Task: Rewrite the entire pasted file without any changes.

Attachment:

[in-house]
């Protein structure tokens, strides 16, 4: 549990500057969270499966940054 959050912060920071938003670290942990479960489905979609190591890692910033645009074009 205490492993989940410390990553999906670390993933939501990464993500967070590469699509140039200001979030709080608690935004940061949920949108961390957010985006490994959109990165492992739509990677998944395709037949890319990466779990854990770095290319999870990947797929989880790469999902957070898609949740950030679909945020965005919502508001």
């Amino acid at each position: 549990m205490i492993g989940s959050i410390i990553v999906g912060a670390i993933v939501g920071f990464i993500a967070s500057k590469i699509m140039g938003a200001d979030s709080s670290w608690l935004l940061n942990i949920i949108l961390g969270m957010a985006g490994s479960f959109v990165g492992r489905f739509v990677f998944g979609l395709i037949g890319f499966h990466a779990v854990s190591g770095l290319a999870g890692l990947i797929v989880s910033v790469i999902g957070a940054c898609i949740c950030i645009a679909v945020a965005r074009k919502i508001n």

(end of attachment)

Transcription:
[in-house]
């Protein structure tokens, strides 16, 4: 549990500057969270499966940054 959050912060920071938003670290942990479960489905979609190591890692910033645009074009 205490492993989940410390990553999906670390993933939501990464993500967070590469699509140039200001979030709080608690935004940061949920949108961390957010985006490994959109990165492992739509990677998944395709037949890319990466779990854990770095290319999870990947797929989880790469999902957070898609949740950030679909945020965005919502508001």
């Amino acid at each position: 549990m205490i492993g989940s959050i410390i990553v999906g912060a670390i993933v939501g920071f990464i993500a967070s500057k590469i699509m140039g938003a200001d979030s709080s670290w608690l935004l940061n942990i949920i949108l961390g969270m957010a985006g490994s479960f959109v990165g492992r489905f739509v990677f998944g979609l395709i037949g890319f499966h990466a779990v854990s190591g770095l290319a999870g890692l990947i797929v989880s910033v790469i999902g957070a940054c898609i949740c950030i645009a679909v945020a965005r074009k919502i508001n």